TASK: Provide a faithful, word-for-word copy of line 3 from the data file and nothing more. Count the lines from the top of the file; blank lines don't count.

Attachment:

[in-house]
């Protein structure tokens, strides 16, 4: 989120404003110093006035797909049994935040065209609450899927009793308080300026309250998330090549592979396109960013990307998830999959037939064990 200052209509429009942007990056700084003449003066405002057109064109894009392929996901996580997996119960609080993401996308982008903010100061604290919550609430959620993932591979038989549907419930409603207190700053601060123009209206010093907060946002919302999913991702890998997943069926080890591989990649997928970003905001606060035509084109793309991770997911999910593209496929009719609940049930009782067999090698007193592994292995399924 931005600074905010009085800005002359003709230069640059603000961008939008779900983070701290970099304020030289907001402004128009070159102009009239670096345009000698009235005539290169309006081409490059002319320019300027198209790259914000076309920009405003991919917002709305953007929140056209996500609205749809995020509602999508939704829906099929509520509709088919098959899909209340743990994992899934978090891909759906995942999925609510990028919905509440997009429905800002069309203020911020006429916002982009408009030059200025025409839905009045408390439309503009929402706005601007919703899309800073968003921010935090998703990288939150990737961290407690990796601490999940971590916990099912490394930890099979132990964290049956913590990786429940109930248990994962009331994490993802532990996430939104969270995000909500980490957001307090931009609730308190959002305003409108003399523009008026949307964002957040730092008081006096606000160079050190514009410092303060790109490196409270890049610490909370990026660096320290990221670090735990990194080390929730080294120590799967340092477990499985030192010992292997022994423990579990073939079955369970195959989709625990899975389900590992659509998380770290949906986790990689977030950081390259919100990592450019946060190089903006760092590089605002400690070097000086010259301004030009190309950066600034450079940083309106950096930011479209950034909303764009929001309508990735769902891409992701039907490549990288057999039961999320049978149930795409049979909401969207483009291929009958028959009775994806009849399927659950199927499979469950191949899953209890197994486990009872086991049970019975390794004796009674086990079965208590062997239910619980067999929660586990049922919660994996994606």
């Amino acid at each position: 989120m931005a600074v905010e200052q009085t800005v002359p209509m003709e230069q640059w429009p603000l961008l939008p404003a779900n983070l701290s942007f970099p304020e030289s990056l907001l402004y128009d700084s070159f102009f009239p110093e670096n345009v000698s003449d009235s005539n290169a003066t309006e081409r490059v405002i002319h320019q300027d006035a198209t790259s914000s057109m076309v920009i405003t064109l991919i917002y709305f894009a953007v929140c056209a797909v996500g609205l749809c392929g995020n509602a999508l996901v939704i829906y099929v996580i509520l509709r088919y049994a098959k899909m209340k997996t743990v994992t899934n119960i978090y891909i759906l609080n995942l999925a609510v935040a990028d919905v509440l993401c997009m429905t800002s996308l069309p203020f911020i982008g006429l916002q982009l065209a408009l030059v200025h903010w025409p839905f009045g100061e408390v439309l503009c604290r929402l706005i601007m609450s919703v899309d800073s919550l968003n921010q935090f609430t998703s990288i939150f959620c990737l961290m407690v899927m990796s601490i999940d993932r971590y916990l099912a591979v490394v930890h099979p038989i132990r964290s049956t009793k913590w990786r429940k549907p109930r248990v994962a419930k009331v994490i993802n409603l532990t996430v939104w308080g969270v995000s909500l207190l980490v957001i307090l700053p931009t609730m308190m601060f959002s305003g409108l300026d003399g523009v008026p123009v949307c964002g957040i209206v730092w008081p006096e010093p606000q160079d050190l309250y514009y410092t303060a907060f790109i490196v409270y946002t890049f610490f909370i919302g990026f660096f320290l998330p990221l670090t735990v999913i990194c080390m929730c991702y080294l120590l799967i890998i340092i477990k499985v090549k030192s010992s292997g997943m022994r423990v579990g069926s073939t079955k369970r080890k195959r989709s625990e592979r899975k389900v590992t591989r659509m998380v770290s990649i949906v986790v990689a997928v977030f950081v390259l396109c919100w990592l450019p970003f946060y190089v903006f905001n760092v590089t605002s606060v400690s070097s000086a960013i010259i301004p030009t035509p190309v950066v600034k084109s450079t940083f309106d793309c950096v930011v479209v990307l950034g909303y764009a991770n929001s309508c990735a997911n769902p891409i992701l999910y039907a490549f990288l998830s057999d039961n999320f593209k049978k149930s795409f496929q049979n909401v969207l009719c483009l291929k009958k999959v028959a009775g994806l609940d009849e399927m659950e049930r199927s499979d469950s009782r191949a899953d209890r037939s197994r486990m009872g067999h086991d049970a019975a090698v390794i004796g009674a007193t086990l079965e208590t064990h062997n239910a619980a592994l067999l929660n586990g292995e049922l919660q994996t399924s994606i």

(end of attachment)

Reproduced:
């Amino acid at each position: 989120m931005a600074v905010e200052q009085t800005v002359p209509m003709e230069q640059w429009p603000l961008l939008p404003a779900n983070l701290s942007f970099p304020e030289s990056l907001l402004y128009d700084s070159f102009f009239p110093e670096n345009v000698s003449d009235s005539n290169a003066t309006e081409r490059v405002i002319h320019q300027d006035a198209t790259s914000s057109m076309v920009i405003t064109l991919i917002y709305f894009a953007v929140c056209a797909v996500g609205l749809c392929g995020n509602a999508l996901v939704i829906y099929v996580i509520l509709r088919y049994a098959k899909m209340k997996t743990v994992t899934n119960i978090y891909i759906l609080n995942l999925a609510v935040a990028d919905v509440l993401c997009m429905t800002s996308l069309p203020f911020i982008g006429l916002q982009l065209a408009l030059v200025h903010w025409p839905f009045g100061e408390v439309l503009c604290r929402l706005i601007m609450s919703v899309d800073s919550l968003n921010q935090f609430t998703s990288i939150f959620c990737l961290m407690v899927m990796s601490i999940d993932r971590y916990l099912a591979v490394v930890h099979p038989i132990r964290s049956t009793k913590w990786r429940k549907p109930r248990v994962a419930k009331v994490i993802n409603l532990t996430v939104w308080g969270v995000s909500l207190l980490v957001i307090l700053p931009t609730m308190m601060f959002s305003g409108l300026d003399g523009v008026p123009v949307c964002g957040i209206v730092w008081p006096e010093p606000q160079d050190l309250y514009y410092t303060a907060f790109i490196v409270y946002t890049f610490f909370i919302g990026f660096f320290l998330p990221l670090t735990v999913i990194c080390m929730c991702y080294l120590l799967i890998i340092i477990k499985v090549k030192s010992s292997g997943m022994r423990v579990g069926s073939t079955k369970r080890k195959r989709s625990e592979r899975k389900v590992t591989r659509m998380v770290s990649i949906v986790v990689a997928v977030f950081v390259l396109c919100w990592l450019p970003f946060y190089v903006f905001n760092v590089t605002s606060v400690s070097s000086a960013i010259i301004p030009t035509p190309v950066v600034k084109s450079t940083f309106d793309c950096v930011v479209v990307l950034g909303y764009a991770n929001s309508c990735a997911n769902p891409i992701l999910y039907a490549f990288l998830s057999d039961n999320f593209k049978k149930s795409f496929q049979n909401v969207l009719c483009l291929k009958k999959v028959a009775g994806l609940d009849e399927m659950e049930r199927s499979d469950s009782r191949a899953d209890r037939s197994r486990m009872g067999h086991d049970a019975a090698v390794i004796g009674a007193t086990l079965e208590t064990h062997n239910a619980a592994l067999l929660n586990g292995e049922l919660q994996t399924s994606i």